The water trail head is just that, the rest of the trail is water and requires wading and swimming, so we had to leave our bags and belongings (that means no pictures, sorry). We followed Courtney since she had been there before down a very steep cliff and then into the water. Courtney isn't exaclty the most graceful person as she falls a lot even on flat ground or in the hallways, but she is suprisingly attentive when it comes to stepping and crawling over mossed covered rocks. Where I was falling all over the place, slipping on every rock or boulder I touched and flailing my arms all about my head as if I were swatting a swarm of bees to try to keep my balance, both Kara and Courtney just watched, laughed, and took the opportunity to get their payback for all the times I had mocked them for falling or stubbing their toes.
After the treacherous moldy rocks, we arrived at a deep pool in a box canyon. At first glance you would think that there is nowhere to go but the way we came from. So, you can imagine my confusion as I saw Courtney swimming to the far wall as if she could swim through it. I was even more surprised when she did swim through it yelling behind her that we were almost there. I swam to the far wall and discovered the small crack to fit my shoulders and head and treaded water through the 'keyhole'. When you pop out of the crevice, you do a double take and wonder if you just stumbled (or treaded) into paradise (yet another one!). You find yourself in a huge cave with a waterfall flowing on your left and a cave under the waterfall and light shining down from above the waterfall and from above your left shoulder. Kara and I were speechless; so, Courtney did the talking for us, "Pretty incredible, huh?" Yes it was. We climbed up the waterfall on a frayed rope and jumped from there as well as another huge boulder. Whoever comes to visit, you will see this Wadi, it is quite impressive.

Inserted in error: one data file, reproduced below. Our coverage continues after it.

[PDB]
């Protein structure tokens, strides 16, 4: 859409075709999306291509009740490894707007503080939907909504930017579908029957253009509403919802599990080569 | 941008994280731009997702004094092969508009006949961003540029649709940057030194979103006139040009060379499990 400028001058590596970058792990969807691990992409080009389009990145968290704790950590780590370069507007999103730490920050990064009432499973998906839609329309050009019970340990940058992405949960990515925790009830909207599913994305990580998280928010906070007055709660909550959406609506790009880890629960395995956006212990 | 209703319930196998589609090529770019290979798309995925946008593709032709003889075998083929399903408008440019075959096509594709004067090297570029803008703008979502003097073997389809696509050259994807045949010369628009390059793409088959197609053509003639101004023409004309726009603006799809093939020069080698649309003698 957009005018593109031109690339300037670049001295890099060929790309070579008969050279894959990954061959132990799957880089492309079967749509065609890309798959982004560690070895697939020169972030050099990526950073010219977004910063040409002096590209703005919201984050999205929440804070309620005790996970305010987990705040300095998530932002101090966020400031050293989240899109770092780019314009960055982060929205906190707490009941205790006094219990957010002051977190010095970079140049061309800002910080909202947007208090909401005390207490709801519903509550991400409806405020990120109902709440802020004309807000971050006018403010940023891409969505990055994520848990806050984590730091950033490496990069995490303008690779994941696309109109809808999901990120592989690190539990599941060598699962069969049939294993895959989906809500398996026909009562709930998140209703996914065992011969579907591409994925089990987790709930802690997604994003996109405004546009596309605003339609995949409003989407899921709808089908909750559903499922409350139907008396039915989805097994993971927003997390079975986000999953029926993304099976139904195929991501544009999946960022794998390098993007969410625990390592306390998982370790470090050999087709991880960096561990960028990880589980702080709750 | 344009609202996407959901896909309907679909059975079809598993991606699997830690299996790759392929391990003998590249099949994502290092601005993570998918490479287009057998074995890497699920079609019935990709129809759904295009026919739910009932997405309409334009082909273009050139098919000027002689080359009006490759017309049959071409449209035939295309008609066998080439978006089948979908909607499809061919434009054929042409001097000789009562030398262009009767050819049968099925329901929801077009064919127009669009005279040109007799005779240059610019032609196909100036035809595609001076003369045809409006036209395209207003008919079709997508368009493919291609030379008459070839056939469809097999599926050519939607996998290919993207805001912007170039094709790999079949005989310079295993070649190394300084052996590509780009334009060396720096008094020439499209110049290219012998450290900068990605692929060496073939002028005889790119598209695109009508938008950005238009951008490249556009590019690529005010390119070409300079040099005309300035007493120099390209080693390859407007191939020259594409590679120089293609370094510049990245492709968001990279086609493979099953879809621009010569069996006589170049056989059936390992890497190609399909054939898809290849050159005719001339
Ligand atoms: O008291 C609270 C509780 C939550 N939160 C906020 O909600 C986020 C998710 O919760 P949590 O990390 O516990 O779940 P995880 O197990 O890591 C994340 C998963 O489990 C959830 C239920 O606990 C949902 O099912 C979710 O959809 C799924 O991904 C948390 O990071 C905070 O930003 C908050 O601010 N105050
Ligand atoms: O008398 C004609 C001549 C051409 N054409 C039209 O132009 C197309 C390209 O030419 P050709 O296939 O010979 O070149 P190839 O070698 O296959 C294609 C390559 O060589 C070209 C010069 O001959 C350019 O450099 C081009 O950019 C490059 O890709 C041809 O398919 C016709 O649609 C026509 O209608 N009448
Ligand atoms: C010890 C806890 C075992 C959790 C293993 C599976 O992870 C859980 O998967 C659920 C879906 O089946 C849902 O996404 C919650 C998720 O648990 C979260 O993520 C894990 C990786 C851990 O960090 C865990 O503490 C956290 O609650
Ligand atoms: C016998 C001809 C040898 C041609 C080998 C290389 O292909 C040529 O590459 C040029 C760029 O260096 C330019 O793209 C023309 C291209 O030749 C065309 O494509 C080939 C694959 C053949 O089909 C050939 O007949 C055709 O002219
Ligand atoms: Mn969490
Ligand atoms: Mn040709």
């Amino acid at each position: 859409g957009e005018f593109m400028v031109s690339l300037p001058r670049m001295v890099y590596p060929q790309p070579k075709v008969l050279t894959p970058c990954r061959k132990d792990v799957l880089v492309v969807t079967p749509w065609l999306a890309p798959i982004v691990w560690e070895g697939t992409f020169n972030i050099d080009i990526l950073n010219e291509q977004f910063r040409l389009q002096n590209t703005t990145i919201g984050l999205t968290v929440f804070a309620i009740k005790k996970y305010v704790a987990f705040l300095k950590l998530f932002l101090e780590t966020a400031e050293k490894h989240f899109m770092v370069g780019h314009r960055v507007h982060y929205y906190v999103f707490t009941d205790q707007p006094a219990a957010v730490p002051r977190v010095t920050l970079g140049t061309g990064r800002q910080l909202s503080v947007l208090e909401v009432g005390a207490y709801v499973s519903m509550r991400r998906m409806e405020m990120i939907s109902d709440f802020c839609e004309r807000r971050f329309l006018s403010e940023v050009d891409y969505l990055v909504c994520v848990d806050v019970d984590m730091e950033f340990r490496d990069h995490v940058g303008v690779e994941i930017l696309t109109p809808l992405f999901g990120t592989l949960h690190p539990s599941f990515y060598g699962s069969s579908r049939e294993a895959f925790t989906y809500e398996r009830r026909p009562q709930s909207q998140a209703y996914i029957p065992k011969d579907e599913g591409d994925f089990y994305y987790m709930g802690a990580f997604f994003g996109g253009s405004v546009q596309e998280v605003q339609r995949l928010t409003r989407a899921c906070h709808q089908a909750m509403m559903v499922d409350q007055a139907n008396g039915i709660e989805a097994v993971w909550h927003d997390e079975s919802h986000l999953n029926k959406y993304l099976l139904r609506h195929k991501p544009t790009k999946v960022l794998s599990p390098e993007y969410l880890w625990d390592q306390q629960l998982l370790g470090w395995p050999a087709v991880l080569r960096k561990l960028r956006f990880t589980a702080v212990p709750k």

After about 45 minutes of playing an soaking up the sun above the waterfall, we headed back. Grabbed our backpacks, had more lunch, and hiked back. As we passed the picnics and drummers, we noticed a huge mobile jackhammer coming to block our path. Omanis can be pretty inconsiderate and irrational (to us) sometimes, but blocking the only way out with this construction equipment just even too odd for Omanis, but when we looked to where it was actually going, we couldn't help but laugh. A big 4 wheel drive Toyota SUV that can do anything and go anyway found its limit; its limit being water (we thought is was just common sense that you don't drive a car into water, but I guess you don't truly know until you try! Maybe his GPS told him to drive into the water, damn technology!) We walked passed the Toyota and tried not to snicker too much as the crane approached. We left as the mud soaked car was being successfully pulled out.